While not all of the participants will engage in Wednesday's debate competition, all individuals involved in the clean-up effort will be honored for their work.
A leader and educational expert from Ghana will grace the Great Lakes Bay Region, offering ambassadorial greetings focused on culture and economic partnership potential.
Nana Osim Kwatia II, a leader from Ghana, will attend a number of festivals and events while touring Michigan attractions next week. At SVSU, he will participate in a session aimed at identifying opportunities for Michigan businesses to invest in Ghana during a gathering with the region's economic leaders Friday, Aug. 10.
He will be accompanied by his economic adviser, Oheneba Mercy Akosua Yeboah.
"This is an important visit for a lot of reasons," said Amy Hendrickson, an SVSU associate professor of law and one of the officials coordinating the visit. "These guests have a lot to offer culturally and, given the fundamentals of their market, they have a lot to offer us as economic partners too."
Hendrickson said she expects both guests from Ghana will surprise local entrepreneurs with the business opportunities available in his region.
"If you look to see where a lot of the smart money is at globally – in terms of where the next opportunities will be – Ghana is in the middle of that," she said.
"They have so many things going for them: A young population, emerging middle class and an economy predicted to grow at a rate that rivals China. This visit represents a fantastic opportunity for businesses to think about what their next step will be."
The group from Ghana also hopes to learn from their trip, Hendrickson said. They are interested in developing Ghana's appeal as a tourist destination, and plan to discuss ways to create such an environment with community leaders here.
SVSU's Scott L. Carmona College of Business & Management is organizing part of the delegation's visit to the region. The guests' appearance is due in part to their familiarity with Joseph Ofori-Dankwa, SVSU's Harvey Randall Wickes Chair in International Studies and a native of Ghana.
Other community and business leaders plan to address Friday's meeting at SVSU. Friday's speakers include:
• Victor Atiemo-Obeng, a retired Dow Fellow with Dow Chemical Co.
• Ric Olson, co-founder and president of Gantec Inc., and Joseph Affholter, co-founder and chief innovation officer of Gantec Inc.
• Jacob Schroeder, an international trade manager with Michigan Economic Development Corp.
• John A. Tsaras, value delivery leader for Diamond Systems Analytics
The public also can meet the group from Ghana when they serve as guests of honor at the 50th annual Saginaw African Cultural Festival at 1 p.m. Saturday, Aug. 11, at the site of the former Morley Elementary School, 2533 Lapeer Ave. in Saginaw. They plan to discuss the importance of a community's elders.
The cultural festival also features an SVSU connection. Dawn Hinton, professor of sociology, serves as the event's chairperson.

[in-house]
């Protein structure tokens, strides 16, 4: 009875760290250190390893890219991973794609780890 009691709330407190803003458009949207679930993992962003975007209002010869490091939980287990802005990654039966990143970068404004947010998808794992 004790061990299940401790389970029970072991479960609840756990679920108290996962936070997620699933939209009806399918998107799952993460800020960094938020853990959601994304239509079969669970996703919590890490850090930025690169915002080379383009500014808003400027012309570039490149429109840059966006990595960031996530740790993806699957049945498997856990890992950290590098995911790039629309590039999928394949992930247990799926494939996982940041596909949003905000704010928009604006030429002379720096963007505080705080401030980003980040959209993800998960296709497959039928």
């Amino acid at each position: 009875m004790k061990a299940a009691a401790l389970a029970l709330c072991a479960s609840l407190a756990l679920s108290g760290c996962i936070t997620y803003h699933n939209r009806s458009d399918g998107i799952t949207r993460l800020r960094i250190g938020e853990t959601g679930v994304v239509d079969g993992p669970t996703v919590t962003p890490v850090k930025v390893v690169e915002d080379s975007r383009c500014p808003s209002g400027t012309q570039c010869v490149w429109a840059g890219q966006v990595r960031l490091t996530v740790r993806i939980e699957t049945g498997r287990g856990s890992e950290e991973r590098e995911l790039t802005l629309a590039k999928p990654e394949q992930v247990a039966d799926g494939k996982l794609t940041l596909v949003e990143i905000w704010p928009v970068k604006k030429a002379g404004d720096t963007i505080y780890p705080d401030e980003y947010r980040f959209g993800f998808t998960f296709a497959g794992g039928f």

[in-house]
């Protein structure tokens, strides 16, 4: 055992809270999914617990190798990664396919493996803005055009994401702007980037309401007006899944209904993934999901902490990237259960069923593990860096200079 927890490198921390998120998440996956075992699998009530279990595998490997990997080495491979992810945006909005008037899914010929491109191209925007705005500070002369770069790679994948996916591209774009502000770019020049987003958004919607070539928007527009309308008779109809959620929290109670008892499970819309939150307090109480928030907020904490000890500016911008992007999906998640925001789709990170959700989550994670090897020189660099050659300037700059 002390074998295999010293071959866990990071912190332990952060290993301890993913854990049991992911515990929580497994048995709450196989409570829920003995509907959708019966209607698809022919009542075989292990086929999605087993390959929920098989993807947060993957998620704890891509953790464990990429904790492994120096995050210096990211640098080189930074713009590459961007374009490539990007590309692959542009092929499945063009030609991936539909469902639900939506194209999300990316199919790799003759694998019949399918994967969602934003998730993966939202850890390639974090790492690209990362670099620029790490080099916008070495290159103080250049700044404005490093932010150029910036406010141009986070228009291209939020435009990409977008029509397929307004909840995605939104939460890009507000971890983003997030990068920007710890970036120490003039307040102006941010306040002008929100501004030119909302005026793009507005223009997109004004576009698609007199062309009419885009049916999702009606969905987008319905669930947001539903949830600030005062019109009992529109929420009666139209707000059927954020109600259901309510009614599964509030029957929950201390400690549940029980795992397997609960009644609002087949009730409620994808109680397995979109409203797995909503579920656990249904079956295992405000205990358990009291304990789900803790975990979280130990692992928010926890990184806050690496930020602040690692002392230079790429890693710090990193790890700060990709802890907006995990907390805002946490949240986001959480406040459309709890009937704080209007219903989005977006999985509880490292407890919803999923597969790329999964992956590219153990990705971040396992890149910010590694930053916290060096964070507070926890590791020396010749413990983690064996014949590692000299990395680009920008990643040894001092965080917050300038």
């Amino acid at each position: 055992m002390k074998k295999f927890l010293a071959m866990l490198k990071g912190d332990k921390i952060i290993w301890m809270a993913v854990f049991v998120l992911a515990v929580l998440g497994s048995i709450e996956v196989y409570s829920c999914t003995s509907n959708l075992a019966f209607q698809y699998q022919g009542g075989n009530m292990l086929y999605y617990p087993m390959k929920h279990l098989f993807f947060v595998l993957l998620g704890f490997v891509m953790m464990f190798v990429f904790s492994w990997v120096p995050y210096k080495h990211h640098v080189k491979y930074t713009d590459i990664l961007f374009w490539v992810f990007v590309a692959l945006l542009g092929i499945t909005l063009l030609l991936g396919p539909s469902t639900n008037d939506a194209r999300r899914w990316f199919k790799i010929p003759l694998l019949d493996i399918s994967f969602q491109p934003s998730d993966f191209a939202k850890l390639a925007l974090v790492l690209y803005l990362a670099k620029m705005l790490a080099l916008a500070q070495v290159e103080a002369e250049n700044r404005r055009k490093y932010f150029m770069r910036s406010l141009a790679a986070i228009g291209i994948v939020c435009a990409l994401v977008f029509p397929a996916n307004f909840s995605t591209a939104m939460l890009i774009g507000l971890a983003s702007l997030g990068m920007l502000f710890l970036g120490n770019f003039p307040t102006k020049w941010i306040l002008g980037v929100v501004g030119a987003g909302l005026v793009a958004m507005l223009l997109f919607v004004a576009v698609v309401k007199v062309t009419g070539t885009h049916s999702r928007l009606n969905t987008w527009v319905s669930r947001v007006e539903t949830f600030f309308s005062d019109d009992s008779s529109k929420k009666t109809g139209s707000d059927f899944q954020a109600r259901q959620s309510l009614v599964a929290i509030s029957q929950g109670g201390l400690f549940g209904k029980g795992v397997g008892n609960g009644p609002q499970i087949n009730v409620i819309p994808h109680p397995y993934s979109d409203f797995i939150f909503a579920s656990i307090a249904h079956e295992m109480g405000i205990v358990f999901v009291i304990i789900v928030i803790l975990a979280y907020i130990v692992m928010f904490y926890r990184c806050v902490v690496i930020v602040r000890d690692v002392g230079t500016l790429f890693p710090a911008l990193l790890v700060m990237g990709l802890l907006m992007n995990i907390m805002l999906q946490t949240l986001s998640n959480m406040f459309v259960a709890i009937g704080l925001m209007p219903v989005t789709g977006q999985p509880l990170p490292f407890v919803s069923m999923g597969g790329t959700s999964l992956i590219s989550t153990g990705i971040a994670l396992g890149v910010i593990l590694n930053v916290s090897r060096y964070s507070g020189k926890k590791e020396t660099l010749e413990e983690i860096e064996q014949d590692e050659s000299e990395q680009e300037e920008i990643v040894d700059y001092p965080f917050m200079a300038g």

During their week-long stay, the group from Ghana will receive a ceremonious key to the City of Saginaw and meet 1-on-1 with business leaders from across the state.
Osagyefuo Amoatia Ofori Panin, the king of Akyem Abuakwa in Ghana, was scheduled to join the delegation but he canceled his plans to travel to the United States due to health issues.
John Baesler, associate professor of history at Saginaw Valley State University, has written his first book, examining the topic of polygraph use during and after the Cold War.
The book, “Clearer Than Truth: The Polygraph and the American Cold War (Culture, Politics, and the Cold War),” is based on how the use of polygraph technology – often referred to as the lie detector – greatly increased after World War II and the ramifications of the increase in usage by the U.S. government.
“The book is a history of the polygraph and particularly the role that the polygraph has played in U.S. national security policies since the second World War,” Baesler said. “Polygraph technology had been around since the early 20th century, but it was really only after World War II that American government agencies began using it on a large scale to test the loyalty of applicants for federal jobs and employees in the federal government, as well as to establish the bona fides of sources working for U.S. intelligence services.”
The book is for sale at vendors including Amazon.com. It tracks the history of polygraph use, justifications for using it, as well as protests against it by citizens and civil liberties groups, from the Cold War to the present.
He said he wrote the book due to his interest in how the U.S. used the polygraph technology compared to other government systems.
“To me, the history of the polygraph exam was presented by its defenders as a scientific, objective and therefore fair procedure, while at the same time it was seen as hard-nosed – almost like torture – and therefore suitable to smoke out communist spies and so forth,” he said.
“In short, I chose to write about this topic because there is a fascinating, complicated history there that has a larger significance.”
A native of Germany, Baesler earned his undergraduate degree in history and philosophy from Ruprecht-Karls-Universität Heidelberg in 2001 and earned his Ph.D. in U.S. history and cultural history at Indiana University-Bloomington in 2009.
He joined SVSU's history faculty in 2009, and was promoted to associate professor in 2014.
The process to write this book began as his dissertation project at Indiana University, but he continued to work and expanded the research to make the nonfiction book that is on sale today.
“It took me almost 14 years to research and write this book,” he said. “It's been a long journey, but I am very proud of the result.”